reported in the FIR at the time he wrote, read it.
13. FIR is a public document
prepared U/S 154 Criminal Procedure Code and a certified copy of it can be given in evidence
U/S 77 of Indian Evidence Act.
14. The FIR by an accused person
cannot be treated as an evidence against any co-accused, as it was lodged by the accused and
not by a witness.
But if information is received that injured had
been shot and had been removed to Hospital, it is sufficient for registration of case.
As such every case depends upon its own
circumstances and the police officer should exercise his own judgement and diligence to test
the information if it is clear, definite and based upon tangible facts to disclose commission
of cognizable or suspicion of commission of a cognizable offence.
(Q. 9) LOOKING
AT F.I.R.s IN DIFFERENT OFFENCES - CONSPIRACY.
In conspiracy cases, a definite information which
justifies registration of case, is fairely after making some enquiries. So it is not on every
information that some persons are conspiring to do an illegal act that an F.I.R. should be
registered. "A police man passes through three stages in conspiracy case; hears something
of interest affecting the public security and which puts him on the alert; makes discreet
enquiries, takes soundings and sets up informations and is in the second stage of enquiry or
look out and finally gathers sufficient information enabling him to hit upon something
definite and that is the state when first information is recorded and then investigation
starts. Hence a preliminary enquiry made by the C.I.D. Police into relative information
floating about as to the existence of the conspiracy, the names and other details of the
conspirators not being known at the time is not investigation carried out u/s 156 Cr.P.C.
F.I.R. need only be registered when information
is definite about conspirators and their acts disclosing commission of cognizable offence.
F.I.R. IN CORRUPTION CASES
In cases of corruption, not registered on traps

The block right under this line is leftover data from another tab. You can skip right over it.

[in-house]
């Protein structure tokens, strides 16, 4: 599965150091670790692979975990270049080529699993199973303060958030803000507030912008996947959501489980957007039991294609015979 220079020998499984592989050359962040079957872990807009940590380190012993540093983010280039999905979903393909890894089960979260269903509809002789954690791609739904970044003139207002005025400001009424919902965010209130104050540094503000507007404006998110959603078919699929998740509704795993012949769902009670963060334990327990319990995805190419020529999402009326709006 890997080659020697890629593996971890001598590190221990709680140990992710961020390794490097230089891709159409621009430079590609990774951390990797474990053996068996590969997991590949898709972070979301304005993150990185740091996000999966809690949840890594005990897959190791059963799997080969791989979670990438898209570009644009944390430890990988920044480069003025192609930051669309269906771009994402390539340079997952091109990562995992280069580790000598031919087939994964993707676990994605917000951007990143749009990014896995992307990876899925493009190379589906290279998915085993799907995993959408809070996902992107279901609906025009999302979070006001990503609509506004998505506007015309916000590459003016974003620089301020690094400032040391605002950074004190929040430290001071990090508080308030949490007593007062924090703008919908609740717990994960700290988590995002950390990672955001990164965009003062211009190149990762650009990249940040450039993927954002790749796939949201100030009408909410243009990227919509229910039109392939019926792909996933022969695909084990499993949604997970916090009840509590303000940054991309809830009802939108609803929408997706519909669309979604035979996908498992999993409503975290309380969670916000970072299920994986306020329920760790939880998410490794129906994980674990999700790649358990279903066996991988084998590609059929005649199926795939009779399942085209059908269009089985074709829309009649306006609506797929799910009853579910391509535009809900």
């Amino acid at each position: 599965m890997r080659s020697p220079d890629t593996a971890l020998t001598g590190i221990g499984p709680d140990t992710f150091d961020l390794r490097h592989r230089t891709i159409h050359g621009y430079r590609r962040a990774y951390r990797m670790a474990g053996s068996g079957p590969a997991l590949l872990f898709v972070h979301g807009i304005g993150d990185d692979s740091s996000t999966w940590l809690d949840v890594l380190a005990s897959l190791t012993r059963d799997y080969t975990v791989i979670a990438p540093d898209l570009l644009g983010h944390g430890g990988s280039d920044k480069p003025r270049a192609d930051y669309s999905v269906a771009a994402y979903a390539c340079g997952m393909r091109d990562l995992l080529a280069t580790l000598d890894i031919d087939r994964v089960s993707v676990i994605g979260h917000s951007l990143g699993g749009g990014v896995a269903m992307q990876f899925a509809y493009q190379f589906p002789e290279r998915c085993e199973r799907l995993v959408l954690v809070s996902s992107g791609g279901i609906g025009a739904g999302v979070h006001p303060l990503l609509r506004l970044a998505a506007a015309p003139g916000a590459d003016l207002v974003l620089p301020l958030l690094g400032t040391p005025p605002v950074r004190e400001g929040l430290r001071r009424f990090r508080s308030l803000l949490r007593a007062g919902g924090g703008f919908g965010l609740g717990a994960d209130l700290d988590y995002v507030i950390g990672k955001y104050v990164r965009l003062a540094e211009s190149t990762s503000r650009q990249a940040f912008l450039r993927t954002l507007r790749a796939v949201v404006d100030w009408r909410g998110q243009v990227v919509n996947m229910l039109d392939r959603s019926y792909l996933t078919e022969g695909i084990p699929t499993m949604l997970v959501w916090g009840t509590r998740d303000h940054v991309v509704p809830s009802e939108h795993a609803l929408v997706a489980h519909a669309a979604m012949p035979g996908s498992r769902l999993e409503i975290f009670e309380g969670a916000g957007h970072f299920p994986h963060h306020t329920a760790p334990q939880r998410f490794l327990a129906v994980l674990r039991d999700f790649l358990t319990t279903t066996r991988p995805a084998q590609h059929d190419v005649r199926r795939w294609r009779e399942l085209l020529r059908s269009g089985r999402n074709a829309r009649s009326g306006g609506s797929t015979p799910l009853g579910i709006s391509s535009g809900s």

laid, but on complaints, always a suitable preliminary enquiry into the allegation, is
required. Such preliminary enquiries are relevant before the registration of case and are
permissible under law. But as soon as it became clear to enquiring officer that the public
servant appeared to be guilty of severe misconduct, it was his duty to lodge F.I.R. and
proceed further in the investigation.
F.I.R. IN MURDER CASES
In murder cases, following types of F.I.R.'s are
recorded by police.
i) When it contains direct evidence of murder on the basis of ocular evidence.
ii) When the Police registers the case minimizing
the offence from murder to 307 or u/s 364 IPC to avoid its despatch to magistrate which
otherwise is essential if case is really registered for murder. This is invariably in those
cases in which the informer is not sure of the culprits and priliminary enquiry is required by
Police to find out the facts and to show that the case was registered properly.
iii) When a dead body identified or unidentified
is recovered, with cause of death which is clear and the injuries are apparent the neck is cut
iv) When only inquest is held to discover the
cause of death and the case is registered after the report of Medical Officer, or after the
receipt of report of chemical examiner etc with re- gard to poison given to the deceased. Only